Cosas de Sevilla #5 and #6, Fall 2017
Dear Friends and Family of The Texas Tech University Center in Sevilla,
¡Hola again from Sevilla! Week five was busy week capped by the weekend trip to the nearby cities of Granada and Córdoba.
Early Friday September 29th the group boarded the bus to head east towards Granada, a city about two and a half hours away from Seville, nestled in the heart of the Sierra Nevada Mountains. As soon as we arrived we went straight to the Royal Chapel and Cathedral. After the fall of Granada in 1492, Queen Isabel turned the city into the capital of Spain and built impressive monuments like the Royal Chapel; the final resting place for her and her husband Ferdinand. The Cathedral of Granada is attached to the Royal Chapel, and has very unique white painted walls that give a more open feel than other cathedrals.
After those tours we got situated at the hotel and had some free time until our next visit. During that free time most of the students went with Dr. Stratton and Sergio to visit a very unique monastery and then walk up to the famous lookout of San Nicolas from where they could see the Alhambra. We had the opportunity to walk around the downtown area composed of narrow streets which was the old silk market and bought souvenirs such as taracea, hand-crafted wood work, spices and teas.
We had a night tour this year of the palaces of the Alhambra, so we were unable to tour the gardens and grounds. The Alhambra was a Moorish fortified city situated on a strategic hill top, but today is a massive tourist attraction.
We visited the most important part of the Alhambra, the Nasrid Palaces and walked through the numerous courtyards and rooms making up the palace. Elaborate geometrical designs and floral patterns decorate the walls and ceilings. We finally made it back to the hotel after midnight and, although tired, it was a great visit the enchanting mountain city of Granada.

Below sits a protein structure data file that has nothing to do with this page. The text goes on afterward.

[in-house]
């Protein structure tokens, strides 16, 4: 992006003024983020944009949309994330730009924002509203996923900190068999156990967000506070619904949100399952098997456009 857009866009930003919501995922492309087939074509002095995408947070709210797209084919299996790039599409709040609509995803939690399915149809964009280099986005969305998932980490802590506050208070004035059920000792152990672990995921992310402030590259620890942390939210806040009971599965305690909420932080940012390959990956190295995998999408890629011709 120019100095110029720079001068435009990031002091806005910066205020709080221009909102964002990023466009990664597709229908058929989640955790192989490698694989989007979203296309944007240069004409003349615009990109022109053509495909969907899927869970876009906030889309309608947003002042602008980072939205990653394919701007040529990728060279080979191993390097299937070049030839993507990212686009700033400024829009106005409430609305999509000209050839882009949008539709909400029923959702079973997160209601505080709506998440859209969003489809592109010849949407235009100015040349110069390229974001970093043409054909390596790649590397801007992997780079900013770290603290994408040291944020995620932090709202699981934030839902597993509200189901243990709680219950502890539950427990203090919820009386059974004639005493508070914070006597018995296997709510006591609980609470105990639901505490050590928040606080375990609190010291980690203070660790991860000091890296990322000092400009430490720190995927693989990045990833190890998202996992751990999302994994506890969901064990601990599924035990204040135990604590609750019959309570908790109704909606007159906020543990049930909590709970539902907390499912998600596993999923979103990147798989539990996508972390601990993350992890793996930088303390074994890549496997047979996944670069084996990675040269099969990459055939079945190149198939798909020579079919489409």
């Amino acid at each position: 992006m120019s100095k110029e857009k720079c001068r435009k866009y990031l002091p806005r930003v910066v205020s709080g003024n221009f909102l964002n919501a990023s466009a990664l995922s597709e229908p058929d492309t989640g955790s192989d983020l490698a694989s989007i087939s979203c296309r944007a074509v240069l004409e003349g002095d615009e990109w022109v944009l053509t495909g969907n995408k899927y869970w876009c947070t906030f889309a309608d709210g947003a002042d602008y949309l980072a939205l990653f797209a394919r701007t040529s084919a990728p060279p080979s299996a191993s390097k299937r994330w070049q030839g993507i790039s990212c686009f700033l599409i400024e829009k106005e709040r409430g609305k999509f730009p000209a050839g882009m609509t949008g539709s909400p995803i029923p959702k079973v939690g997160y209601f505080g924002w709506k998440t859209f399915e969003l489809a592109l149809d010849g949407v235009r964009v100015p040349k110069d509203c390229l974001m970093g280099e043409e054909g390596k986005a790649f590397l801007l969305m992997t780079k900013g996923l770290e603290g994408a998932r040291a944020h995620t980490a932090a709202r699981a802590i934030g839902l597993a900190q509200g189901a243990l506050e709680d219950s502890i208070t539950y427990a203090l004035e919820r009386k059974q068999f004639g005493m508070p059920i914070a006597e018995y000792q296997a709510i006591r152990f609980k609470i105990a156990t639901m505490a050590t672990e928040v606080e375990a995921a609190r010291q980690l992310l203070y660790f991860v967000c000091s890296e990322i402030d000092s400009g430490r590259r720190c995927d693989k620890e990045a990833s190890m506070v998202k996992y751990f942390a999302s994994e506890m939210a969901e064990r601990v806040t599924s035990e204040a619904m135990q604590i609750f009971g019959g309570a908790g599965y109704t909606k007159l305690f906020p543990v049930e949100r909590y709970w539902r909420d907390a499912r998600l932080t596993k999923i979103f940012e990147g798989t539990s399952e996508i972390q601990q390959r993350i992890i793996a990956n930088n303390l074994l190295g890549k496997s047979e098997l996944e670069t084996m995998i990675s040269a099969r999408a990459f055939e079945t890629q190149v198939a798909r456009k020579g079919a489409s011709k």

The next day, Saturday, we boarded the bus around 10:00 to head to Córdoba, a city of about 200,000 people, also in the region of Andalucia, like Granada and Sevilla. Our first stop, the famous Mezquita, originally built as a mosque on top of a Visigoth Church in the 8th century. A dizzying number of red and white double horseshoe arches architectural structures makes you feel as if you were in a forest of columns. After the reconquest of Córdoba, Christian rulers converted the building into a Cathedral, and to this day it is officially the Cathedral of Córdoba, although it is familiarly known as the Mezquita, or mosque.
After the Mezquita visit, a portion of the group stuck together and ventured over to the synagogue, one of only three medieval synagogues left in Spain. In medieval times Córdoba was regarded as the cultural headquarters of the world and a place where Muslim, Christian and Jewish cultures all flourished. We were able to get a feel for this with the combination of places we visited. The group then enjoyed some free time in Córdoba to shop for local handicrafts such as locally made silver filigree jewellery and hand-made leather goods. After lunch, everyone boarded the bus to make it back to Sevilla.
Before the trip, at The TTU Center in Sevilla, Wednesday evening was one of the semester fun activities, students having a unique opportunity to spend one evening a week with “tutors”. This activity has been a great opportunity for our students to meet Spaniards their own age and practice the language they study in the classroom. Some have made strong friendships with their tutors and will continue to meet, not just to practice Spanish, but to have a good time as well. This will happen every other Wednesday for the entire semester.
Week 6 was a four day week of classes. This was the first three day weekend for the students and many took advantage of it to travel to Brussels, Paris, Zurich and Amsterdam. A few students took advantage of the weekend to relax and enjoy a nice weekend in Sevilla.
I will try to attach a picture from the lookout in Granada.
¡Hasta la próxima!